I tried to avoid the news last night, because I didn’t want to relive the horror of last year’s election night. So many polls showed that it was either too close to call or that the Republican twice-ousted judge who molested teen-age girls, wants to “outlaw” queers (not just take marriage equality back, but also to make it a criminal offense for us to be gay), wants to bring back slavery, wants to repeal the parts of the constitution giving voting rights to people of color and to women, wants to ban muslims from public office, insists that only Christians are have civil rights was actually leading in the race. Republicans were so fixated on retaining their two-vote majority in the U.S. Senate that some of them said that while they believed the allegations of sexual misconduct, they were still going to vote for him. Evangelical leaders were saying that they were going to vote for him!

But later in the evening, I peeked at my main twitter feed. And then I went the FiveThirtyEight.com’s live coverage. I skimmed through their updates (and wonky math-y talk about polls and margins). When I reached the point when they were calling it for the Democrat, Doug Jones—calling it with a margin large enough to avoid a recount!—I started crying.

A lot of people are going to try to say that this is only because of Moore’s sexual scandal. And while it was a big factor, I think this win in a deeply red state with a well-documented history of suppressing the vote of African Americans and other demographics believed to favor Democrats is a sign. So, how did they do it?

Once a Long Shot, Democrat Doug Jones Wins Alabama Senate Race

Propelled by a backlash against Mr. Moore, an intensely polarizing former judge who was accused of sexually assaulting young girls, Mr. Jones overcame the state’s daunting demographics and deep cultural conservatism. His campaign targeted African-American voters with a sprawling, muscular turnout operation, and appealed to educated white voters to turn their backs on the Republican Party.

Jones does marathon get-out-the-vote effort while Moore is quiet

“We’re trying to work all angles,” said Patricia Mokola, spokeswoman for the Alabama NAACP. “We’re trying to reach not only African Americans, we’re trying to reach millennials as well. They will be instrumental in this election … We’re not telling people who to vote for, but their vote is their power.

Rallies, leafleting and door knocking all part of effort to urge voters to cast ballots in Alabama Senate race

“We have got to find a way to come together, and we need leaders that are not going to divide us, and separate us, and cut us up, and dissect us, and stand in judgment over some, and lord over others,” [New Jersey Democratic Sen. Cory] Booker said at a canvass kick-off in Birmingham on Sunday. “We need someone that is going to remind us of the calling of patriotism, the calling to love, and so this is the moment now. There are consequential moments in our American history, and this is one of them.

How Doug Jones beat Roy Moore in the Alabama Senate race

Jones’ victory is all the more remarkable in that it didn’t rely on many Republicans defecting to the Democratic side. Less than one in 10 Republicans crossed party lines to vote for Jones. But Democrats – who overwhelmingly favored Jones – came out in stronger numbers, trailing Republicans in vote share by just six percentage points. And Independents – who make up just one in five voters in this highly partisan race – also favored Jones by nine points: 52 percent to 43 percent.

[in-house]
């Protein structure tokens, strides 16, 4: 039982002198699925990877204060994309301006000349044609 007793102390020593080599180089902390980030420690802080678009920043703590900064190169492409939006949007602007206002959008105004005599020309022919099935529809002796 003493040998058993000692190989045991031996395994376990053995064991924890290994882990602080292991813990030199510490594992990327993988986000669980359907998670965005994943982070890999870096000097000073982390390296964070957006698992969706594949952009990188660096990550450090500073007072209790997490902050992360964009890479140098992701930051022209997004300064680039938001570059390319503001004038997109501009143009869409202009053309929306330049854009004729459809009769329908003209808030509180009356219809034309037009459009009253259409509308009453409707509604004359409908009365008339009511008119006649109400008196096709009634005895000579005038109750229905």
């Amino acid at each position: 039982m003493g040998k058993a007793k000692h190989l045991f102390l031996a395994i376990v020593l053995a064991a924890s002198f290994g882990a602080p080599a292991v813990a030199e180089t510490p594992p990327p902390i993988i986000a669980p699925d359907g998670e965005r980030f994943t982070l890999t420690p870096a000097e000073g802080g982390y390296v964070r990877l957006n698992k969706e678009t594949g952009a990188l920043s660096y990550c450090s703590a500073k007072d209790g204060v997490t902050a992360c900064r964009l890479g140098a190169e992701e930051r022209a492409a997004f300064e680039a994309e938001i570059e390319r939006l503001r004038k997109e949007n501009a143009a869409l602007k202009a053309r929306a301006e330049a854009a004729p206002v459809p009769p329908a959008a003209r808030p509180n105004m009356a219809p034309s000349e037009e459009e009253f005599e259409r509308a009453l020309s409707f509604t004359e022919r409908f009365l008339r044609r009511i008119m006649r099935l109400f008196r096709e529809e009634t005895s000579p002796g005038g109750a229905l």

They mounted a massive get-out-the-vote campaign and sustained it for months. They registered people to vote. They put out leaflets everywhere reminding people when election day was. They called. They went door-to-door. The campaign spent a lot less on TV ads and more putting up billboards in neighborhoods that had lower turnout in the 2016 general election. They funded programs to give people rides to their polling places. They put out information on social media, pamphlets, posters, and signs explaining what kind of ID you need to have to vote, and a phone number to call if a poll worker refused to let you vote. They had observers at polling places. They had teams and lawyers available to respond to those voter suppression issues at the polling places.

Exit polling showed that white voters overwhelming went for the pedophile, but they also showed that Trump’s approval rating even among them has gone way down, and their enthusiasm for the candidate they voted for was lukewarm. Meanwhile, the African American vote (especially women) overwhelming went to the Democrat. And because of the way that the state has reduced the number of polling places in Black communities, and reduced the number of voting machines at those few polling places, it means that those African American voters were more likely to have to stand in line for hours and hours just to vote—and they did!

The ground game—registering voters, reminding them when election day is, reminding them what they have to do to vote, offering them rides, and so on—is how we got results in leaning-blue Virginia, and it’s how we won in deeply-red Alabama. It’s the new strategy of the Democratic National Committee. It’s not the way they fought in 2016. One of the journalists I saw tweeting about this last night summed it up: less money on TV ads, more money to help people vote.

That’s a strategy that can turn the midterm elections.

We can do it! We can do it!